Clarke, Jane. Posy the Puppy (Dr. Kitty Cat #1)
March 29th 2016 by Scholastic Paperbacks
ARC from Young Adult Books Central and reviewed there
Dr. Kitty Cat and her assistant, Peanut the mouse, are seeing an upswing in the amount of patients showing up to their clinic with minor injuries. It turns out that there is a field day competition, and all of the animals are practicing. When Posy the puppy gets stuck in a tunnel on the agility course, Dr. Kitty is on her way! She and Peanut manage to extricate Posy, but it's unclear why Posy was limping, when she was so bouncy at her well puppy visit the day before. It turns out that Posy is trying to cover up another issue so she doesn't get in trouble, but Dr. Kitty is able to get to the bottom of the problem with the help of her able assistant, and the games can continue.
The illustrations in this book are black and white photos of animals with the additon of purple and white drawings or clothing, backgrounds, etc. This is an unusual and charming illustrative style that is particularly effective, especially since Posy is a very appealing yellow lab puppy with a purple bow in her hair!
What I liked best was the age appropriate medical descriptions. Peanut informs Dr. Kitty that "The first signs of shock are a quick pulse and cold skin", and a detailed description of cleaning and dressing a wound on Clover the bunny's ear is just the right amount of information for young doctors to memorize and try out on their own stuffed animals. There is even a list of what Dr. Kitty has in her medical bag, and how the items are used. The language is straight forward and matter-of-fact. What a great book to give a budding medical professional!
It's also nice that Dr. Kitty and Peanut are respectful of each other, and Posy's reasons for faking a limp are good ones that will serve as a cautionary tale.
Readers who have graduated from I Can Read and Step Into Reading Books and who enjoy animal tales will find that Dr. Kitty to be just what the doctor ordered!
Clarke, Jane. Clover the Bunny (Dr. Kitty Cat #2)
March 29th 2016 by Scholastic Paperbacks
Copy provided by Young Adult Books Central
Even though there is an outbreak of pawpox among her young charges, Dr. Kitty Cat and her assistant Peanut take Pumpkin, Nutmeg and Clover on a long awaited camping trip in the vanbulance. They make sure to bring along lots of first aid supplies, which they need almost immediately. After oohing and aahing over the comforts of the van, the group sets off and Pumpkin almost immediately becomes car sick. There are various bruises and splinters, and eventually Clover the bunny complains that her paws hurt. Could it be pawpox, or has the unfortunate rabbit happened upon a patch of stinging nettles?
While Dr. Kitty Cat probably should have put more effort into preventative measures, I liked how each injury or illness is discussed calmly, and help is given. The end of the book discusses more about the sorts of equipment that are in Dr. Kittycat's bag, and I can see this being a springboard for hours of play with stuffed animals. Peanut is a bit of an alarmist, but considering how calm Dr. Kittycat is in the face of a pawpox epidemic, Peanut is a good addition to the clinic staff!
The illustrations are a charming mix of black and white photos of the animals augmented with cartoon drawings in a pleasing shade of green. The next book in this series features Daisy the Kitten. These are excellent books to include in any early STEM curriculum to encourage children to investigate the field of health care, and provide some clues as to what to do with the medical kits that make such great presents for small children.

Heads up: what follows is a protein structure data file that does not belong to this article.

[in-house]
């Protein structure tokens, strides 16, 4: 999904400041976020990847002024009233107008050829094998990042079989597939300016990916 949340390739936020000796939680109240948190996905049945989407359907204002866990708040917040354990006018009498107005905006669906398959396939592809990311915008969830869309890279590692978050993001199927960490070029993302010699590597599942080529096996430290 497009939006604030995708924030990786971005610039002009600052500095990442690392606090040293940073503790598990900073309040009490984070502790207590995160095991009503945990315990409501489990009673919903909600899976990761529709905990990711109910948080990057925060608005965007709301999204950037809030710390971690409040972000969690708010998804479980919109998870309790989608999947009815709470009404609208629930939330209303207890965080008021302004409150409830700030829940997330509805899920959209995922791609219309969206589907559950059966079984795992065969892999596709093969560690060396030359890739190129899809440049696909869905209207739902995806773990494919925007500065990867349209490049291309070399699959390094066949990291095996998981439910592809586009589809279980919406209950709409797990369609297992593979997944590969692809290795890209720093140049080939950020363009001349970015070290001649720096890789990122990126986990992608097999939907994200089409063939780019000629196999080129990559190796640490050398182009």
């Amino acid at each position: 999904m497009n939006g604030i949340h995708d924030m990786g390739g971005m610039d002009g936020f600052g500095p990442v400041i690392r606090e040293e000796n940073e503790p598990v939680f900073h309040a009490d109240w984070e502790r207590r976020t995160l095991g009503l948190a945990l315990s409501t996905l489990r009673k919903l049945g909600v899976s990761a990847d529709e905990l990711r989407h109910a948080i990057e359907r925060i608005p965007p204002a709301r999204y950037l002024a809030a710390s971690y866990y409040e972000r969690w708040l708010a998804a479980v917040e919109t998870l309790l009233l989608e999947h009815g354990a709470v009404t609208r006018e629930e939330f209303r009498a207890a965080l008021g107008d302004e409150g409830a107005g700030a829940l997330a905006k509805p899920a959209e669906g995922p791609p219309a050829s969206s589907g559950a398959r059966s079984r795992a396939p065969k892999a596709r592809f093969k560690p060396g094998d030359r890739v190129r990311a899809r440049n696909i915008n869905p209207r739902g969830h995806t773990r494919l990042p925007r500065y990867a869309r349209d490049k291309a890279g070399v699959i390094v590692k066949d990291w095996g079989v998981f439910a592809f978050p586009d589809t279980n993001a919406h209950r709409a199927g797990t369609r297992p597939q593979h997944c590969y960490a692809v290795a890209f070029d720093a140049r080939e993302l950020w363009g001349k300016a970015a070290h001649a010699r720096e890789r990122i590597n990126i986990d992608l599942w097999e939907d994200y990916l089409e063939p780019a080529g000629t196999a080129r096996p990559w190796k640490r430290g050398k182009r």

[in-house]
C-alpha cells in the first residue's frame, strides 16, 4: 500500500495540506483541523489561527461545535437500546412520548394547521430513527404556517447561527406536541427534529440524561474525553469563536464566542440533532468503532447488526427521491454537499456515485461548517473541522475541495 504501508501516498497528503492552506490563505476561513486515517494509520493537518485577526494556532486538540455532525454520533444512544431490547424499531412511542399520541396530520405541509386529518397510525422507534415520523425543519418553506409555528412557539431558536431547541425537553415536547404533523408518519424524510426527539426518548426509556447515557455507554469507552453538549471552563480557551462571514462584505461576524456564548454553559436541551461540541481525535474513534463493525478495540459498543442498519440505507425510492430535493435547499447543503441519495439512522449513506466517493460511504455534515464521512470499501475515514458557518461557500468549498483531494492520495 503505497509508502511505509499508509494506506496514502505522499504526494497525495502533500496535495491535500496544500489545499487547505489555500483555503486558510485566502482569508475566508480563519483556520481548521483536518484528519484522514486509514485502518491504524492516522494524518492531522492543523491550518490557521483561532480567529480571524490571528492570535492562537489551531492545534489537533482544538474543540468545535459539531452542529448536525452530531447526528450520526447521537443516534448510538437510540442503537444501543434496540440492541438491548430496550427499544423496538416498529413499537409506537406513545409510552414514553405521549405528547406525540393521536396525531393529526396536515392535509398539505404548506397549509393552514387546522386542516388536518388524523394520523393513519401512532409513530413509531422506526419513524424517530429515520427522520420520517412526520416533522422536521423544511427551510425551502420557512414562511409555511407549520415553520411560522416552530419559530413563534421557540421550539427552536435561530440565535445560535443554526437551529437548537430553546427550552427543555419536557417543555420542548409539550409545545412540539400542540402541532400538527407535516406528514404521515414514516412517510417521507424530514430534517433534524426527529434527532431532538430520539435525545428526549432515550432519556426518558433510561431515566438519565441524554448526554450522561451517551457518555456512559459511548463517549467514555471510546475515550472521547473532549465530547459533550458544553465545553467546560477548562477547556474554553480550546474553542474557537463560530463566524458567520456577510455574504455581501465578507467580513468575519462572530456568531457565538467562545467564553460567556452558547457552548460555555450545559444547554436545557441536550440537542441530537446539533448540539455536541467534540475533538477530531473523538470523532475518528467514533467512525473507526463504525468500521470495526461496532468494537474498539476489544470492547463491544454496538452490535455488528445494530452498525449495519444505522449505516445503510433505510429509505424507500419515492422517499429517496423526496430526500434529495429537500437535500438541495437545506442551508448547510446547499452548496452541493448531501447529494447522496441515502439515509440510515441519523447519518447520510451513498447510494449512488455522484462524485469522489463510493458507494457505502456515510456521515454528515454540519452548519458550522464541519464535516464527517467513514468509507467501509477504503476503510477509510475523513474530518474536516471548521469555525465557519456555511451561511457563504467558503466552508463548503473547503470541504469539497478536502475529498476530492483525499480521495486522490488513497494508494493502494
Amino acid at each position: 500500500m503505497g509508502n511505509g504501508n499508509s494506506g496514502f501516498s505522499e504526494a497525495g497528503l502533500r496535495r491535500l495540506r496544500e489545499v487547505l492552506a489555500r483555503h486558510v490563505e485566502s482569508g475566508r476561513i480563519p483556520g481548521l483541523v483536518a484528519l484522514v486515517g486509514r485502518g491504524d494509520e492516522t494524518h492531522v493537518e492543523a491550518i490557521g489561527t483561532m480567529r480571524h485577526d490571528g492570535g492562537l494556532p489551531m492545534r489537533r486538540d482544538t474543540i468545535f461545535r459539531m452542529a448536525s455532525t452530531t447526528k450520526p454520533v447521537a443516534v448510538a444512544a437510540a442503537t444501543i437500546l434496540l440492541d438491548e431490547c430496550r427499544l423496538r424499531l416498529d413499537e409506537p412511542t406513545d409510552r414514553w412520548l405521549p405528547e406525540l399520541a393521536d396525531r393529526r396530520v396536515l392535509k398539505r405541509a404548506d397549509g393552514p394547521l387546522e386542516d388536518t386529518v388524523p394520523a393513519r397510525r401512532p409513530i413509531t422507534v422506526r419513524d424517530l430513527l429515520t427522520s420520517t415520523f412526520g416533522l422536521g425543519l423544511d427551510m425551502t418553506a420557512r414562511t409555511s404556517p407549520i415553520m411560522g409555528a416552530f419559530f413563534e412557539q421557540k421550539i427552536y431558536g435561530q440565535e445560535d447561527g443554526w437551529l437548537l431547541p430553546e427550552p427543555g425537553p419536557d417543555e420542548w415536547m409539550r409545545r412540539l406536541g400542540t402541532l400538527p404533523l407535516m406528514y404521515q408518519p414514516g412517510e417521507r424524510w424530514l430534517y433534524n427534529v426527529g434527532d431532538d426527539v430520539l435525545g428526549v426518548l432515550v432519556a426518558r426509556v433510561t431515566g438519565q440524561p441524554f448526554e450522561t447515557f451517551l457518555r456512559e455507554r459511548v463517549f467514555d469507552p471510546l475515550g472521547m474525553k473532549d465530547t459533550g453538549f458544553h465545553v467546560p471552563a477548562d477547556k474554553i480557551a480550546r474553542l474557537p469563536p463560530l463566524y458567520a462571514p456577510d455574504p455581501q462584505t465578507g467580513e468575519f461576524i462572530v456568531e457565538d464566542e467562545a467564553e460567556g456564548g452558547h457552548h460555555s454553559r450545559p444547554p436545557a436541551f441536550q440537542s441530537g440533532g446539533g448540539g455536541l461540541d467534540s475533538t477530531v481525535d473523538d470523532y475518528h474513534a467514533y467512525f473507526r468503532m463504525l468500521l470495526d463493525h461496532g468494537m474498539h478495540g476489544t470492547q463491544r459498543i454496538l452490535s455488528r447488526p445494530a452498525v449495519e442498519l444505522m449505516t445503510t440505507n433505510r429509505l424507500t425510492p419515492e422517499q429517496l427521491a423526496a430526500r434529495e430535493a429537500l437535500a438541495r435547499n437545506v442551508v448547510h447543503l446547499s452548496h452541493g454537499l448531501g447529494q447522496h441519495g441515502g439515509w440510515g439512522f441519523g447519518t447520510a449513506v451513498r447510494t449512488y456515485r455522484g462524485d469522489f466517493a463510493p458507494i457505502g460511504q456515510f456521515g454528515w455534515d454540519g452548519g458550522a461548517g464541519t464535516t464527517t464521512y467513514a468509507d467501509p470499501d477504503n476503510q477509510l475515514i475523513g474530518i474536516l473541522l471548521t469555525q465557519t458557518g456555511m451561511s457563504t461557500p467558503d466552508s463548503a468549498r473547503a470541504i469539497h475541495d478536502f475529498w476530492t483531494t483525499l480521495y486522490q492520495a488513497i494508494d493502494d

Condie, Ally. Summerlost.
March 29th 2016 by Dutton Books for Young Readers
E ARC from Edelweiss Above the Treeline
Cedar's family is struggling after the car accident that killed her father and special needs brother, Ben. Her mother has decided that buying a house near her grandparents in Iron Creek is a good way to give Cedar and her brother Miles a break from the unrelenting sadness of being back home. Cedar soon meets Leo, who works selling concessions at the Summerlost festival, a summer long celebration of Shakespeare and theater. Cedar also gets a job working there, and helps Leo with his tours about the life of local celebrity Lisette Chamberlain. Leo is running the tours so that he can earn enough money to go see his idol perform in London; his father will only take him if he can earn his own airfare. Cedar enjoys being with Leo, doesn't mind taking care of Miles from time to time (she lets him watch a soap opera on television, to which they both become addicted!), but hates the overwhelming feeling of remembering her brother and father. There is also some mystery surrounding Lisette that the two try to figure out.
Strengths: Very strong sense of place, nicely supportive friends and family, intriguing interests for Cedar and Leo in an unusual locale. Condie's writing will be described as lyrical.
Weaknesses: I just do not have students who are interested in theater, especially Shakespearean theater, but there must be some middle grade readers out there who are.
What I really think: The sadness must stop. Really. It's excruciatingly boring to live through; it's even more excruciatingly boring to read about people grieving. This would have made a perfectly nice book without the incredible downer of Cedar losing her father and brother. In fact, without those parts, it would have been a far more interesting, shorter book. People die. The world would fill up quickly if they didn't. But it's just depressing and boring to read about in middle grade fiction. Authors, stop it.